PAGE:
I was disappointed at your list of doughnut “contestants”. There are several great shops around Tacoma that should have been contenders. Helen’s (56th & Portland) and Connie’s (43rd & Pacific)are both delicious and locally owned.

    • Kate Albert Ward says:

      Thanks for the feedback Christine. The “contest” to which you refer was not a regulated event put on by Post Defiance, but a private party theme put on by my brother just for fun. The small private party took place before the article was ever conceived and did not intend to include a comprehensive list of doughnuts in Tacoma. The event served as an inspiration for the story, but was not the focus. Should you ever decide to ever conduct your own more-comprehensive blind taste test, we would love to hear about your results!

  4. tammie polley says:

    I am the great granddaughter of the hoyts and have been trying to find information about them so thank you for your post

  5. Rize says:

    Le Donut for the win! #hilltop

  6. Bob Buckley says:

    A few years ago I purchased a old oak swivel rocking office chair from a older gentleman that that said the chair original belonged to his grandfather Hoyt the 1/2 part owner of Hoyt’s Bakery.

    • Tammie Polley says:

      Mr Buckley
      my name is Tammie iam the great granddaughter of the hoyts. I had alot ofpictures and some heirlooms of theres up until about 10 years ago when someone broke into my storage and took everything. I cant think of anyone older other my father leslie but goes by jerry that could be related. My uncle richard passed away several years ago and of course my aunt donna ma is a women,I do not have alot of information on the family you see my grandfather died when my father was 12 years old and my grandfather had sister who died when she was a child,it is there parents who were the hoyts .My grandmother remarried and my grandfather and great grandparents or hoyts donuts was never talked about until after my grandmother died and pictures and heirlooms were found in the attic. I was wondering if you remembered the name of the man who sold you the chair. and if it really belonged to my great grandfather would you be interested in selling it.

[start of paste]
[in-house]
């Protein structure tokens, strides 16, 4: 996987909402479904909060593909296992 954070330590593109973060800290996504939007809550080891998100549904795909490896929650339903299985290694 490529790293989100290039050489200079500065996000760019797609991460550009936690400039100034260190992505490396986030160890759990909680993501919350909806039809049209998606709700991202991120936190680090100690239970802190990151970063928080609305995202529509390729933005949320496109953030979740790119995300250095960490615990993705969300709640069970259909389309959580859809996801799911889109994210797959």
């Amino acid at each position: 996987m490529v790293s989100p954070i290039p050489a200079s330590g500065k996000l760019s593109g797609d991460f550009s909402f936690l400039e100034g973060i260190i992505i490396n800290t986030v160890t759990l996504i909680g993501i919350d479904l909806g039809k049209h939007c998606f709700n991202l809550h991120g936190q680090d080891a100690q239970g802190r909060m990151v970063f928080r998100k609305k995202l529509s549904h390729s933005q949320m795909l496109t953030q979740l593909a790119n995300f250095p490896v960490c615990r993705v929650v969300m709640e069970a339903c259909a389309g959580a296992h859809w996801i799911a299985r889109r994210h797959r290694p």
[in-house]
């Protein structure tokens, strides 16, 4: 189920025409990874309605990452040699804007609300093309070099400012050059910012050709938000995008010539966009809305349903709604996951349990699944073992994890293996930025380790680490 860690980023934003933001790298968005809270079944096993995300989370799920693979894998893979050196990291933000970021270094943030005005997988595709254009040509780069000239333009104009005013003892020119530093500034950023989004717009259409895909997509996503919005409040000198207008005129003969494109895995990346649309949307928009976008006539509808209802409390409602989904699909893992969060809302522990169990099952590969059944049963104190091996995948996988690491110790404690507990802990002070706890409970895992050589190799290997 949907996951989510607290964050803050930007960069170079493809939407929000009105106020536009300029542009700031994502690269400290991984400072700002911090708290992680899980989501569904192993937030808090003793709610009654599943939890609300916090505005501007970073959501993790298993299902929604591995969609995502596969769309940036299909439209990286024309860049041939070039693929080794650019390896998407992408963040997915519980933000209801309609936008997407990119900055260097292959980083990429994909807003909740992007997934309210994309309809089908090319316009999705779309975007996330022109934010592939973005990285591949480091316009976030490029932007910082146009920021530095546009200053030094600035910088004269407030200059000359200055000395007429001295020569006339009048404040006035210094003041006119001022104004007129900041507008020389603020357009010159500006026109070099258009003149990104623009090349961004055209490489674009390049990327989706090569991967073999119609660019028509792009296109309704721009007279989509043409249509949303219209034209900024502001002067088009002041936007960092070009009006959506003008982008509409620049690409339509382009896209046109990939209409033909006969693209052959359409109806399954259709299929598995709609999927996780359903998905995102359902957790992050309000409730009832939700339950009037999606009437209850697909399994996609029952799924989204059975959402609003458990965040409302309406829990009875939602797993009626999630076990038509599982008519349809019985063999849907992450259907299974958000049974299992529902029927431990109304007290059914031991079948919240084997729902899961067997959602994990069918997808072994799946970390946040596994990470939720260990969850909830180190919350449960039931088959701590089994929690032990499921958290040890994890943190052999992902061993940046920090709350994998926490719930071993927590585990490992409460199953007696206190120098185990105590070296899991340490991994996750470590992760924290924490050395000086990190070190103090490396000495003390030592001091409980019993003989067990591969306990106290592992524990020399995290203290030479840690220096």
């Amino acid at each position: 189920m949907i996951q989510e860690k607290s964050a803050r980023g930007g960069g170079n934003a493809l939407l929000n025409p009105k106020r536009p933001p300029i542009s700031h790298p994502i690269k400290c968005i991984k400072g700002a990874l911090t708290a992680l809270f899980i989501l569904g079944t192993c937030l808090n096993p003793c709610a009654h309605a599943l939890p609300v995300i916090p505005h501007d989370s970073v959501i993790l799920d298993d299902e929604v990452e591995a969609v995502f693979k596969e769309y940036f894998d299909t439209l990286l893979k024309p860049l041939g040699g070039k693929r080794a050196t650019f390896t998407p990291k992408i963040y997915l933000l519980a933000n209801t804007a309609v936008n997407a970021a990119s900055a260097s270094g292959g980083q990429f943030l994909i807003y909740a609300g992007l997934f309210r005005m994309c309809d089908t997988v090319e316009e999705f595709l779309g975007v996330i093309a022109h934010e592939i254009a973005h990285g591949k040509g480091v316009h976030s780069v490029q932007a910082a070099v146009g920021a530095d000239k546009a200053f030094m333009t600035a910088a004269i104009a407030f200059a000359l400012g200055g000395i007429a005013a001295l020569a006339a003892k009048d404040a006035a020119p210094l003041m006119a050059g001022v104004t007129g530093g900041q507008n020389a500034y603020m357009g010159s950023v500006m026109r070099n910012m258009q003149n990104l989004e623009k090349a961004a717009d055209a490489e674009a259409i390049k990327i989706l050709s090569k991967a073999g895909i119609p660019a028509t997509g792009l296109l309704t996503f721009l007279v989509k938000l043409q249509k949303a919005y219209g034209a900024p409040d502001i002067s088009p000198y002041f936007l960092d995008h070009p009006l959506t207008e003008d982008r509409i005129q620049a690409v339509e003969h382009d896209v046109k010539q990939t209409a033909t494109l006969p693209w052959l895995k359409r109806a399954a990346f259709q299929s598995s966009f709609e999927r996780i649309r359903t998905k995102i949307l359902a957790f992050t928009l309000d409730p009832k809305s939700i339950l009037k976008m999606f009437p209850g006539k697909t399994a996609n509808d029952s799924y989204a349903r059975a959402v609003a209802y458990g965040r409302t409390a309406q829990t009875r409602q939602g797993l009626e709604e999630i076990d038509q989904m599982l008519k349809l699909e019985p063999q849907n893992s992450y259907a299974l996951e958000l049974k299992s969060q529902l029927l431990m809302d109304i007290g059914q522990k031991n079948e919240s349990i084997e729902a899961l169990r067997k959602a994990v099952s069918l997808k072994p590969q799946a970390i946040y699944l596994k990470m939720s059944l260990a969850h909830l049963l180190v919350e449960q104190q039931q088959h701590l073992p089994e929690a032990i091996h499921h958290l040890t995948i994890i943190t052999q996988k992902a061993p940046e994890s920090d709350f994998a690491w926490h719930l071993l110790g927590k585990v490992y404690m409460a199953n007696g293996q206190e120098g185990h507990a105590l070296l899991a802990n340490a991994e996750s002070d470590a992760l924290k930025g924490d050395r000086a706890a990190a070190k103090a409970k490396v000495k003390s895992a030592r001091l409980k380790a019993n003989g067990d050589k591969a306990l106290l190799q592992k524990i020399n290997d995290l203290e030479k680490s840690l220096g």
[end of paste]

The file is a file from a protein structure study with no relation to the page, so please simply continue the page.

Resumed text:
thank you for taking the time to read this.Hopfully its not to confusing tammie

      • David says:

        Hi Tammy,
        Send me your email address, and I can send you a neat photo postcard concerning Hoyts Donuts. It is a picture of James Lesher and a small girl (daughter ?)standing beside one of their delivery cars, postmarked 1913.

  7. TED LOPAT says:


  8. Atticus Funk says:

    Great historical photos. Thanks!

  9. Marilyn Lepape says:

    I was trying to think of the name of that donut shop on 6th Avenue in Tacoma recently, and finally remembered that it was called Hoyt’s. When I Googled Hoyt’s this morning, I was delighted to find your interesting article. When I was a little girl, my mother would often stop by Hoyt’s and pick up a dozen donuts in a paper bag (with powdered sugar) on our way to catch the ferry to our home in Gig Harbor. I also seem to remember that you could see some sort of donut- making machine through the window of the shop. Those were the best donuts ever!

    Marilyn Lepape

  10. Karen Strand says:

    Sure wish I could find a photo of Hoyt’s dougnut shop. Wonderful memories; I would stand on tiptoe and watch them being made in the window. This was during the 40’s.

  11. Sallie Greco says:

    I often think of HOYTS DONUT Shop. My dad stopped there often to buy donuts. This was in the 40’s.
    I was never in the shop,had to wait in car, but I loved seeing the two bakers (looked like Mutt and Jeff, one tall and skinny, his partner short and fat) tending the fry vat in the window.
    Im 79 now, but never forgot how i loved seeing those men and the delicious donuts. They/ Hoyts set the mark high for me. Thank you for giving me this trip back to HOYTS.

  12. Judy Snyder Dunn says:

    Great articles! I just now came across your story while googling Hoyt’s Donuts…on a whim.
    We lived on N10th street from 1940s to 1998 (approximately). My tenure as sister to my 3 brothers was ’47 to’65, when i left for college.
    Two older brothers would take me to 6th Ave for the movies every Saturday. My brothers took me to Hoyts & we would stand outside with our noses pressed to the glass watching Ernie plunk the dough in the huge vat, turn them deftly with a wooden dowel. After a while, he would come out & give us each a donut!!! Ooo the excitement! But we had to stand there awhile. We’d already spent our coins at the movie. I don’t ever remember going in to buy a donut! My parents were Tacoma natives, & my Papa probably knew Ernie–he knew everybody.